Higher insurance premiums helped influence a yearly 1.5% increase in prices around the country in June, as revealed in the latest figures from Statistics New Zealand.
According to senior manager Paul Pascoe, housing-related costs, such as property maintenance and mortgage rates, were the main drivers of the rise. “New Zealanders are paying more to keep their homes running,” he added. In particular, the data agency pointed out that dwelling insurance had leapt by 17.9% compared to a year earlier.
“[T]here’s a few main things driving that insurance increase. Firstly, we’ve had higher premiums coming through reflecting higher costs for insurers, but also we’ve had an increase in the EQC levy coming through and a higher fire services levy, which all add up to higher premiums for households,” consumer prices manager Matt Haigh said.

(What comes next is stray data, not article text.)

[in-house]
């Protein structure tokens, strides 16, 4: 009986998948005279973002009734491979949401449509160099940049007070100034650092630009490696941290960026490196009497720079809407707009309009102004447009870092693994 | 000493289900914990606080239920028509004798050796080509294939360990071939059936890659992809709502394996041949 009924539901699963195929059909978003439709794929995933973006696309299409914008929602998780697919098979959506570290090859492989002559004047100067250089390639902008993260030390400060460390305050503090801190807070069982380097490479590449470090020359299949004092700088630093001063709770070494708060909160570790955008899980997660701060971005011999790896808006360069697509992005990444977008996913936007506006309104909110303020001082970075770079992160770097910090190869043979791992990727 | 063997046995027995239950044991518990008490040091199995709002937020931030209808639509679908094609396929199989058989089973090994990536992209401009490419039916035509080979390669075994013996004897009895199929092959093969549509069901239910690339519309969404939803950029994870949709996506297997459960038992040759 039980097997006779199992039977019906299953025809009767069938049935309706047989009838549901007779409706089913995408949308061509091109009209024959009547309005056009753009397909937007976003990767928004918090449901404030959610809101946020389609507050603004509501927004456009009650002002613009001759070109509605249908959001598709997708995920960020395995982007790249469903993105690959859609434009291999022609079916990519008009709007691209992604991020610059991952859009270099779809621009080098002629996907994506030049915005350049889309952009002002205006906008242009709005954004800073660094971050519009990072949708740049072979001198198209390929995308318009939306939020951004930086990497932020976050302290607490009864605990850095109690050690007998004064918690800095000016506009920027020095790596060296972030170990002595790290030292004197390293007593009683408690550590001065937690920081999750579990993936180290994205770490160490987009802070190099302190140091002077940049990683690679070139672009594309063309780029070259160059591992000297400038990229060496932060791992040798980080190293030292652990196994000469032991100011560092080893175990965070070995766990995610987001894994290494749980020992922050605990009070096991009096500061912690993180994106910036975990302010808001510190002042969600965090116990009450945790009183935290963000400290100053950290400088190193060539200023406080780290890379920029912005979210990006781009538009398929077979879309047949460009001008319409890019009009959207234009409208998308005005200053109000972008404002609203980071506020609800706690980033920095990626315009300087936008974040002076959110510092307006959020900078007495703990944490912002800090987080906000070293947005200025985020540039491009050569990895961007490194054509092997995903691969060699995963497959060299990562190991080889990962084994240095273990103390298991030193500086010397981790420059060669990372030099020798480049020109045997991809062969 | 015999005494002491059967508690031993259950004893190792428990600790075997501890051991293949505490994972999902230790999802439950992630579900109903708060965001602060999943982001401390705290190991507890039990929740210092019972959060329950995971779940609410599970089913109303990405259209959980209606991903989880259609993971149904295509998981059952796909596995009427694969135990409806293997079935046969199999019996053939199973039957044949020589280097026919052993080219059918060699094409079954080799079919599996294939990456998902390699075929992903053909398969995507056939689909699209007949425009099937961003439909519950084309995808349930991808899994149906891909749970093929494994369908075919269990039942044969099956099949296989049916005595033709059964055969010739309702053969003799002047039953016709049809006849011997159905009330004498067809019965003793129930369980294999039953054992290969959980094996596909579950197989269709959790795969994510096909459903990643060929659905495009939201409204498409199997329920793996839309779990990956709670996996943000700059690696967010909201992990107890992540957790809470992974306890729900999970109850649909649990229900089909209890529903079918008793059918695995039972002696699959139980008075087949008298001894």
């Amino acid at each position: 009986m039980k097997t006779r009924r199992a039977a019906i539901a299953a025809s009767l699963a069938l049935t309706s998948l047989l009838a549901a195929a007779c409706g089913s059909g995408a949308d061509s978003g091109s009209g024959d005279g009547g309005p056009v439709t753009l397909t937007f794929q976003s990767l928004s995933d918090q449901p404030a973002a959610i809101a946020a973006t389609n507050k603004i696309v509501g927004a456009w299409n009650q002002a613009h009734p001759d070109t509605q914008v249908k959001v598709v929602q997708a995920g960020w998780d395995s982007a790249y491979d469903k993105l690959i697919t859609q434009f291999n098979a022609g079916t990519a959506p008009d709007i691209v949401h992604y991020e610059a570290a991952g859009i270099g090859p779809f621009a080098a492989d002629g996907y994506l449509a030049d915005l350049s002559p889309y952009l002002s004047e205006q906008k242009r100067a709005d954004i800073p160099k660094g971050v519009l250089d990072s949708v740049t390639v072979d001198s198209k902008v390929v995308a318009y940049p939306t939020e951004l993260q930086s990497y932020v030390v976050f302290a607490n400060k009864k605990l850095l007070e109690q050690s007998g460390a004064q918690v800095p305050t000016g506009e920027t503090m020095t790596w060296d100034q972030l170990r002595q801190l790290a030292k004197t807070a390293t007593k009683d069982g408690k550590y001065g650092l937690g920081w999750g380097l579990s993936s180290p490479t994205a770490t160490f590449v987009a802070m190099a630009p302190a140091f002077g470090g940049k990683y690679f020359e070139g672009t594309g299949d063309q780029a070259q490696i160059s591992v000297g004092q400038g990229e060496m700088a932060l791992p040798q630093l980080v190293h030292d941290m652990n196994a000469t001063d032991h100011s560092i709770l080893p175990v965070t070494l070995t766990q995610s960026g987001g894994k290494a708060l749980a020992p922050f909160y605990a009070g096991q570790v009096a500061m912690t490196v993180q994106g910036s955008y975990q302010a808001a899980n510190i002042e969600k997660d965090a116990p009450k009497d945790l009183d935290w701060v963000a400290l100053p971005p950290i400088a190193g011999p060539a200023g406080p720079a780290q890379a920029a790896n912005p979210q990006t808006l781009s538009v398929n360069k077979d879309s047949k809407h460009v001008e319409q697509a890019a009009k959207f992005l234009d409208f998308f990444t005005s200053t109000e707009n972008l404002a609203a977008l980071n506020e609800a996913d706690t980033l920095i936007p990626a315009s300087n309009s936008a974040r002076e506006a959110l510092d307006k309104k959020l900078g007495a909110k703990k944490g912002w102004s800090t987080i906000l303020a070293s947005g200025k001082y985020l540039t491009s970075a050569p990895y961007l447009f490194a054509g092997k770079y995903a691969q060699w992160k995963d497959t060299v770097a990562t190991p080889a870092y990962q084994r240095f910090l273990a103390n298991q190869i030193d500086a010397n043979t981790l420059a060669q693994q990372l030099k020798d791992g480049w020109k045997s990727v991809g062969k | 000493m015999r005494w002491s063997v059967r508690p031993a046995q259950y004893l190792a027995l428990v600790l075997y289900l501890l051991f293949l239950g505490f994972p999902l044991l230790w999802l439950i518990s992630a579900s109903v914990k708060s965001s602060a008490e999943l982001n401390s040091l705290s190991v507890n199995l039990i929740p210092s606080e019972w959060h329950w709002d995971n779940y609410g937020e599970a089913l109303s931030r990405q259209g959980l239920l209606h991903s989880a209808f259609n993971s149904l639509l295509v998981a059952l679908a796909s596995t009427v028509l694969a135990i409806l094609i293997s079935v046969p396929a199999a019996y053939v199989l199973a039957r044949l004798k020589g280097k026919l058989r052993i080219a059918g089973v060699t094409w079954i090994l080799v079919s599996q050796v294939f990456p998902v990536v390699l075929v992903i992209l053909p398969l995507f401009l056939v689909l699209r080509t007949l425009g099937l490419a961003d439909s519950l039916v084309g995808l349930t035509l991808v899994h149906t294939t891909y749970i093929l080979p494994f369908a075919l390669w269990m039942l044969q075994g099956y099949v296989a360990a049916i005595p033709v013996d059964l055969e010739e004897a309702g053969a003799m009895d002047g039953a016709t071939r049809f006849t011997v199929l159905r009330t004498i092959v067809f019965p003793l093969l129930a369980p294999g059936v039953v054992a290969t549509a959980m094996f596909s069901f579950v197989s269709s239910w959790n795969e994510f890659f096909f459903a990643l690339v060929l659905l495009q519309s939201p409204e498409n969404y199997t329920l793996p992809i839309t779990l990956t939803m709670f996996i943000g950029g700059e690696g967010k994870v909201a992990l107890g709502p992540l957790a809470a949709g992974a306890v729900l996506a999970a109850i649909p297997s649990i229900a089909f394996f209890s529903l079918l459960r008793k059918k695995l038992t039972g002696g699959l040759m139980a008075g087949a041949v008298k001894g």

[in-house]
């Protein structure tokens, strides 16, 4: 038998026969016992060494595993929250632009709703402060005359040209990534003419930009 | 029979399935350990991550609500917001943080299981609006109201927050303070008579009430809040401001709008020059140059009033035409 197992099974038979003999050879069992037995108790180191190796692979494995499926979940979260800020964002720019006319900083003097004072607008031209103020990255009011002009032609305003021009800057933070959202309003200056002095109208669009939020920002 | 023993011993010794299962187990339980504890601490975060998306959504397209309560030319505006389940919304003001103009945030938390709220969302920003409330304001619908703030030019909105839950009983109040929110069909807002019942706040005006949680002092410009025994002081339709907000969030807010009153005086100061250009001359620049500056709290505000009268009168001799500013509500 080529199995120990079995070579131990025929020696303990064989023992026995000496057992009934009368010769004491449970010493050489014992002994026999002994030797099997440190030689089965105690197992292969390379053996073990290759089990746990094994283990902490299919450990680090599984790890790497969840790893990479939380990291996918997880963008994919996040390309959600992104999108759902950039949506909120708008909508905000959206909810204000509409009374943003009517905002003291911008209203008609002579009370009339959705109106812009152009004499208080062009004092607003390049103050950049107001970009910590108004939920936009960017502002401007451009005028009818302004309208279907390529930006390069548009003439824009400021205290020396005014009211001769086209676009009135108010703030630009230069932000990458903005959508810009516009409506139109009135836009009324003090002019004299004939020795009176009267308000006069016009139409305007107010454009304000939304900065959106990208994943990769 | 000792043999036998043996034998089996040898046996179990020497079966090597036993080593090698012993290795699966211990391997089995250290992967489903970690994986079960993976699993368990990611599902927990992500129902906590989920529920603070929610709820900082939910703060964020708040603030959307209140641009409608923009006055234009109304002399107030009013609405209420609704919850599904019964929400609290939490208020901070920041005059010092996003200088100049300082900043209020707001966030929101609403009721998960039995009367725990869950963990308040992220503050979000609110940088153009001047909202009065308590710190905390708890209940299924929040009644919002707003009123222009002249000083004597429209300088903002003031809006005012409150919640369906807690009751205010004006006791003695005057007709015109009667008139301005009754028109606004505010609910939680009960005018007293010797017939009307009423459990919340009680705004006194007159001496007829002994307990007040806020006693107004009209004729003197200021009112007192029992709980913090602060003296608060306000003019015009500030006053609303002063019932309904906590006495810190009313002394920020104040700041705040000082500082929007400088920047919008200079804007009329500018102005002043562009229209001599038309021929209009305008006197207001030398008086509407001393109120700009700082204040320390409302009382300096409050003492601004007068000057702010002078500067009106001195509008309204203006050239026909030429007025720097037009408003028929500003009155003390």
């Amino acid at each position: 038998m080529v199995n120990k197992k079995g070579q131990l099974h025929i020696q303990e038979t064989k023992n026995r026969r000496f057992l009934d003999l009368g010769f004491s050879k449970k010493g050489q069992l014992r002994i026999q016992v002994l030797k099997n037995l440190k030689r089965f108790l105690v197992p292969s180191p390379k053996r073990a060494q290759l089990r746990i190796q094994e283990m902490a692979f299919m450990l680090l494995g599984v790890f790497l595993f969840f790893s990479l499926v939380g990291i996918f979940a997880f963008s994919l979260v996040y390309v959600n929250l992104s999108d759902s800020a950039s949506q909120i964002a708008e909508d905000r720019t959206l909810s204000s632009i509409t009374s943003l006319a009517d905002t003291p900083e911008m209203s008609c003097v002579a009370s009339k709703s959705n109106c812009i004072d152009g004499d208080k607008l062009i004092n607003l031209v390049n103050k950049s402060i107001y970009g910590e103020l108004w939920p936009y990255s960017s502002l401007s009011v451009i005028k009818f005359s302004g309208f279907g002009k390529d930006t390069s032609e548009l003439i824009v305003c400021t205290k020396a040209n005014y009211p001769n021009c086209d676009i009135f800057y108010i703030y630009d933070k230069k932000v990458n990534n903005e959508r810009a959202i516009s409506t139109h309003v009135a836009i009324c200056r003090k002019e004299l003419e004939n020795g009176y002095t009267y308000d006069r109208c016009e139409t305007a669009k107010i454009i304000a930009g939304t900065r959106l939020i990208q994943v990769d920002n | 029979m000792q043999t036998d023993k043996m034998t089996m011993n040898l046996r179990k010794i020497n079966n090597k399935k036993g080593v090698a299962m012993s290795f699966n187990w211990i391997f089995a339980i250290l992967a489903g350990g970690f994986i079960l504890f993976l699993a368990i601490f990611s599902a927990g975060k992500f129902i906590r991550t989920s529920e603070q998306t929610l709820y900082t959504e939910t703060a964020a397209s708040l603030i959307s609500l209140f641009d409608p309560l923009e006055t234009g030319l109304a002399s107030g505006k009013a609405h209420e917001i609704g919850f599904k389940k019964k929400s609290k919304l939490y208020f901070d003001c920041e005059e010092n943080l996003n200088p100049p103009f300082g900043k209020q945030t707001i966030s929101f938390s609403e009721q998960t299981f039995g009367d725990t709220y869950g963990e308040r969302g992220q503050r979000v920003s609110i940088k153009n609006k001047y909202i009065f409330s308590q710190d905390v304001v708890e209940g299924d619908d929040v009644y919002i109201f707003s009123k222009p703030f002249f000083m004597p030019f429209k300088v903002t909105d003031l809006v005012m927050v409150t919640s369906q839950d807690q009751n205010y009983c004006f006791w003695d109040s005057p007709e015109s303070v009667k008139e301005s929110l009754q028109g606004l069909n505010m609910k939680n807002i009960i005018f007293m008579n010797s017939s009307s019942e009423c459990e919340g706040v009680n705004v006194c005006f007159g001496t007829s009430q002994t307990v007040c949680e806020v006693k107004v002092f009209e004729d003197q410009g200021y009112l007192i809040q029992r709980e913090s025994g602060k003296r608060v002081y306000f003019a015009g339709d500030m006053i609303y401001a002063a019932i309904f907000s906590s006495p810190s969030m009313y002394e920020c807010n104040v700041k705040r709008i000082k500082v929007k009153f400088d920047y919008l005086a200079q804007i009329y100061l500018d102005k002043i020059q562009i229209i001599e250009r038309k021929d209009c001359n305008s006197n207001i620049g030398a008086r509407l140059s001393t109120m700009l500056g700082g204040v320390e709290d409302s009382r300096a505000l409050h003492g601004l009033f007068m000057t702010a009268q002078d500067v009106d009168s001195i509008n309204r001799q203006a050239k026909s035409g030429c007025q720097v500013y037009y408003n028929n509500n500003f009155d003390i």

A 3.2% rise in petrol prices also helped drive the increase, as the national average price for a litre of 91 octane reached $2.06. Meanwhile, inflation was offset by price falls in home entertainment (such as TV subscriptions and audio-visual equipment), which went down by about 19%. Used car prices also dropped by 3.3%.
“It was cheaper to buy a used car this quarter as dealerships looked to move some stock, but that was offset by higher running costs,” Pascoe said.
June’s overall figure was within the Reserve Bank’s estimates, but still slightly lower than economists’ 1.6% forecast, according to a Bloomberg poll.